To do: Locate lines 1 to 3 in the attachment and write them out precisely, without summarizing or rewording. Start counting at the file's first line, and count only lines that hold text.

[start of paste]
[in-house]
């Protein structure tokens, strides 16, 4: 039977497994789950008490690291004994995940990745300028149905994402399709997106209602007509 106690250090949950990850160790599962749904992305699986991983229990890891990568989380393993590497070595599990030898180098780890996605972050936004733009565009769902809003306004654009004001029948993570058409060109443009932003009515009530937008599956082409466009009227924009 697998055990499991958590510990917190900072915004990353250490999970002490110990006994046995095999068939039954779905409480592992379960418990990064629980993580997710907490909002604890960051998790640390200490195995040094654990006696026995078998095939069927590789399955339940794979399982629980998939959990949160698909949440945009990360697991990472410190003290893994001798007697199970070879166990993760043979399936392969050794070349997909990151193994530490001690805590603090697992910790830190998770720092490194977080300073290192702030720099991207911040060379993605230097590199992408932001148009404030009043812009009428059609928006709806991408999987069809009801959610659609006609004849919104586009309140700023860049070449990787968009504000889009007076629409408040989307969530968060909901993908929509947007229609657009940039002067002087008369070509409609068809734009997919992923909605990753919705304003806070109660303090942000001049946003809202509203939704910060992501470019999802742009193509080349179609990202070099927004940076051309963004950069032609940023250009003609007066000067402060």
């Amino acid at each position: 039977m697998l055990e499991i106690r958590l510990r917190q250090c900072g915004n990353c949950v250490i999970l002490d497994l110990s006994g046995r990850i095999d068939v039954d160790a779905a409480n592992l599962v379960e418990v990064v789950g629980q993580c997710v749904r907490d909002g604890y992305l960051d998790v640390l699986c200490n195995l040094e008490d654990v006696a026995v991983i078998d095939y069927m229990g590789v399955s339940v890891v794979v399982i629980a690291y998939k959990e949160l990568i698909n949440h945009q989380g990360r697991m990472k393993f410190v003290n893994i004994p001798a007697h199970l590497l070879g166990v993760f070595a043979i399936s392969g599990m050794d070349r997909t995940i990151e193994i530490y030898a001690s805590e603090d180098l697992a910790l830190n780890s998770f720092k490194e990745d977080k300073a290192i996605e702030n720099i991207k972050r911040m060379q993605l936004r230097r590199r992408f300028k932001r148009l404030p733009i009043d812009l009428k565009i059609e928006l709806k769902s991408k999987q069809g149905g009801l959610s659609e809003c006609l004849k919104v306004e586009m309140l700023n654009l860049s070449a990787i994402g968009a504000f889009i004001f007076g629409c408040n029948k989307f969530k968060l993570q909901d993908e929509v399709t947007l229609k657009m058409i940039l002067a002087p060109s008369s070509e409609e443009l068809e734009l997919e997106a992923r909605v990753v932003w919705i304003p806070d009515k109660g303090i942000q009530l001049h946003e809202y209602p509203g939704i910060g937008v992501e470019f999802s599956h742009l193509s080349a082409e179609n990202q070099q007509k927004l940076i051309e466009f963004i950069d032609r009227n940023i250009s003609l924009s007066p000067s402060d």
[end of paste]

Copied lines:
[in-house]
């Protein structure tokens, strides 16, 4: 039977497994789950008490690291004994995940990745300028149905994402399709997106209602007509 106690250090949950990850160790599962749904992305699986991983229990890891990568989380393993590497070595599990030898180098780890996605972050936004733009565009769902809003306004654009004001029948993570058409060109443009932003009515009530937008599956082409466009009227924009 697998055990499991958590510990917190900072915004990353250490999970002490110990006994046995095999068939039954779905409480592992379960418990990064629980993580997710907490909002604890960051998790640390200490195995040094654990006696026995078998095939069927590789399955339940794979399982629980998939959990949160698909949440945009990360697991990472410190003290893994001798007697199970070879166990993760043979399936392969050794070349997909990151193994530490001690805590603090697992910790830190998770720092490194977080300073290192702030720099991207911040060379993605230097590199992408932001148009404030009043812009009428059609928006709806991408999987069809009801959610659609006609004849919104586009309140700023860049070449990787968009504000889009007076629409408040989307969530968060909901993908929509947007229609657009940039002067002087008369070509409609068809734009997919992923909605990753919705304003806070109660303090942000001049946003809202509203939704910060992501470019999802742009193509080349179609990202070099927004940076051309963004950069032609940023250009003609007066000067402060």
């Amino acid at each position: 039977m697998l055990e499991i106690r958590l510990r917190q250090c900072g915004n990353c949950v250490i999970l002490d497994l110990s006994g046995r990850i095999d068939v039954d160790a779905a409480n592992l599962v379960e418990v990064v789950g629980q993580c997710v749904r907490d909002g604890y992305l960051d998790v640390l699986c200490n195995l040094e008490d654990v006696a026995v991983i078998d095939y069927m229990g590789v399955s339940v890891v794979v399982i629980a690291y998939k959990e949160l990568i698909n949440h945009q989380g990360r697991m990472k393993f410190v003290n893994i004994p001798a007697h199970l590497l070879g166990v993760f070595a043979i399936s392969g599990m050794d070349r997909t995940i990151e193994i530490y030898a001690s805590e603090d180098l697992a910790l830190n780890s998770f720092k490194e990745d977080k300073a290192i996605e702030n720099i991207k972050r911040m060379q993605l936004r230097r590199r992408f300028k932001r148009l404030p733009i009043d812009l009428k565009i059609e928006l709806k769902s991408k999987q069809g149905g009801l959610s659609e809003c006609l004849k919104v306004e586009m309140l700023n654009l860049s070449a990787i994402g968009a504000f889009i004001f007076g629409c408040n029948k989307f969530k968060l993570q909901d993908e929509v399709t947007l229609k657009m058409i940039l002067a002087p060109s008369s070509e409609e443009l068809e734009l997919e997106a992923r909605v990753v932003w919705i304003p806070d009515k109660g303090i942000q009530l001049h946003e809202y209602p509203g939704i910060g937008v992501e470019f999802s599956h742009l193509s080349a082409e179609n990202q070099q007509k927004l940076i051309e466009f963004i950069d032609r009227n940023i250009s003609l924009s007066p000067s402060d």